Do Mylan's EpiPen Contracts With Schools Break Antitrust Laws?

(Photo Illustration by Joe Raedle/Getty Images)
(Photo Illustration by Joe Raedle/Getty Images)

Mylan Pharmaceuticals, the makers of the EpiPen, spent the past decade making sure that its life-saving allergy product was in as many public schools as possible. But the company has come under fire in recent weeks for raising the price of the drug from roughly $57 in 2007 to about $600 today—all for about $1 worth of medicine. Now the New York Attorney General’s Office is investigating whether Mylan broke antitrust laws in the contracts it made with schools.


At issue is whether Mylan might have “inserted potentially anticompetitive terms” into the contracts it signed with school systems throughout New York state, according to the NY Attorney General. Roughly 65,000 schools across the United States are believed to have contracts with Mylan. Mylan did not immediately return a request for comment.

There have been allegations that some contracts signed with Mylan and its free EpiPen distribution program for schools may have included terms that prohibited participating schools from buying the products of competitors in the future. Those allegations have yet to be substantiated but are likely to be investigated by Congress and the FTC soon. For now, the New York Attorney General seems to be the one making the first steps to substantially investigate Mylan’s allegedly anticompetitive practices.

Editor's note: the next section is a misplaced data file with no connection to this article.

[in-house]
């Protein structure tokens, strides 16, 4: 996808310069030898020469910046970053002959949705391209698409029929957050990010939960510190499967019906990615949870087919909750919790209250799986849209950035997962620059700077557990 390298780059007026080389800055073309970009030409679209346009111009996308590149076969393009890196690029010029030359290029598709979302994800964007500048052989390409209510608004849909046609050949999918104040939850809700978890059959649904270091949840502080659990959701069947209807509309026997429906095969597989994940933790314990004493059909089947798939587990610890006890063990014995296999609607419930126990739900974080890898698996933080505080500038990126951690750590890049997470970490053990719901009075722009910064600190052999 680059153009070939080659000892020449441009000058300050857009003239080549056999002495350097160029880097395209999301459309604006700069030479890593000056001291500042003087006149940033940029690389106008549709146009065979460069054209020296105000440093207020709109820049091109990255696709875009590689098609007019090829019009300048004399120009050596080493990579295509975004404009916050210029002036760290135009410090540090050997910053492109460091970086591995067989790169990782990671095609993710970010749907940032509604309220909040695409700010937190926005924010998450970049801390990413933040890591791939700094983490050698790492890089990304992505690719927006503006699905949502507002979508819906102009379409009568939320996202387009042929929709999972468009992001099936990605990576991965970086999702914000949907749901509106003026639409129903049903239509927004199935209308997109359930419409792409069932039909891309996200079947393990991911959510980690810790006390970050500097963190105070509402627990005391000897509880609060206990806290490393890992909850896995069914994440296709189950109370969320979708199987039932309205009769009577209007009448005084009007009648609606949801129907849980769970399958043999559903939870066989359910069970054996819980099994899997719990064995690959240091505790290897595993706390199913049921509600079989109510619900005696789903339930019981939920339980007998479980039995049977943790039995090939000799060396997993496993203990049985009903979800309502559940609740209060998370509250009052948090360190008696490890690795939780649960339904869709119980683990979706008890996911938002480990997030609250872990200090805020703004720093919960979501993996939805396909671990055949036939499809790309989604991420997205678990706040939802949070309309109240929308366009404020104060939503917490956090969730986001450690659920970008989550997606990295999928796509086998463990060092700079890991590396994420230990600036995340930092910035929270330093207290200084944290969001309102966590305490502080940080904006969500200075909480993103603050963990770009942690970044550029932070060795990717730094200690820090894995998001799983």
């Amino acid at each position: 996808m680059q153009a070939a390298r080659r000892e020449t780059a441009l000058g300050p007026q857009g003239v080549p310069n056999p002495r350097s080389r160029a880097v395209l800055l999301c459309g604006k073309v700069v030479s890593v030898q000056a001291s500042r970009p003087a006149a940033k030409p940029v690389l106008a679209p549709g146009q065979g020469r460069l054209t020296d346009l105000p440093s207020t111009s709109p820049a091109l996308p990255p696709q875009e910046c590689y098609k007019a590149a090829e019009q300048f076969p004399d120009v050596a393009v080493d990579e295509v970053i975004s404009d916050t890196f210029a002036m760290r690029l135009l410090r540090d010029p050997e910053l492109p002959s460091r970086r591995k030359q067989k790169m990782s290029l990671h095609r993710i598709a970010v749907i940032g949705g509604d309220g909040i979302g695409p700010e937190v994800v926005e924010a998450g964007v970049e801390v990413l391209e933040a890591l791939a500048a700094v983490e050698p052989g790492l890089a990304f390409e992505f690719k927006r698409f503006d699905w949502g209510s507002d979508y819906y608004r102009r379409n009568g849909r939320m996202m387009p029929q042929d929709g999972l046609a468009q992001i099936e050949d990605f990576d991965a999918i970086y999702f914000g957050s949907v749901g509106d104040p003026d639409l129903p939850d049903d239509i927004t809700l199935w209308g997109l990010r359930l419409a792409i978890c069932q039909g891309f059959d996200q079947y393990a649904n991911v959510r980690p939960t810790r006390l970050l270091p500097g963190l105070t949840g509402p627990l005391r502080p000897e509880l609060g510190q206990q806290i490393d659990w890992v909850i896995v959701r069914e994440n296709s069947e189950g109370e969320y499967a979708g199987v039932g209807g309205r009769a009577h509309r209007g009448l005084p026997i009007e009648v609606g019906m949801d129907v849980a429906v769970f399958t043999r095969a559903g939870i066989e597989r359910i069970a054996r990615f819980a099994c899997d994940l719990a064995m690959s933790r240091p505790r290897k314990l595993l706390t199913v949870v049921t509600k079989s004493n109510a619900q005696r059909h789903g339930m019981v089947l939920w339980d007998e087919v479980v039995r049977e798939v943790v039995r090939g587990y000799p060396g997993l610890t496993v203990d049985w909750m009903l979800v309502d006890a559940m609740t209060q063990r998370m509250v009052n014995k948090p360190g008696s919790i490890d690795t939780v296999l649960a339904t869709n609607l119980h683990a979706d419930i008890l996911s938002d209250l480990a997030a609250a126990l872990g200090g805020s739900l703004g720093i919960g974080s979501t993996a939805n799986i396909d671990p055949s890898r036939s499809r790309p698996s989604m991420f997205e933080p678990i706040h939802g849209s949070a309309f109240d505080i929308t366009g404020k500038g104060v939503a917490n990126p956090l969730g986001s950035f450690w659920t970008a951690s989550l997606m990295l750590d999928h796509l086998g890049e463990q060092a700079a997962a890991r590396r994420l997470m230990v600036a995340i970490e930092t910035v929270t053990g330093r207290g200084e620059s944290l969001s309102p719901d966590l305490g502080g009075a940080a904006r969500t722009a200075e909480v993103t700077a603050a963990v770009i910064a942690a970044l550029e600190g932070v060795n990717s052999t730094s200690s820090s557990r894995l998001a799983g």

“No child’s life should be put at risk because a parent, school, or healthcare provider cannot afford a simple, life-saving device because of a drug-maker’s anti-competitive practices,” New York Attorney General Eric T. Schneiderman said in a statement released today.

“If Mylan engaged in anti-competitive business practices, or violated antitrust laws with the intent and effect of limiting lower cost competition, we will hold them accountable,” Schneiderman continued. “Allergy sufferers have enough concerns to worry about—the availability of life-saving medical treatment should not be one of them. I will bring the full resources of my office to this critical investigation.”

Matt Novak is a senior writer at Gizmodo and founder of He's writing a book about the movies U.S. presidents watched at the White House, Camp David, and on Air Force One.


Sparky Polastry

Why in the world would public schools, while negotiating ‘contracts’ with Mylan, not include a clause that would invalidate the agreement if Mylan were to raise prices by, let’s say, 1000%?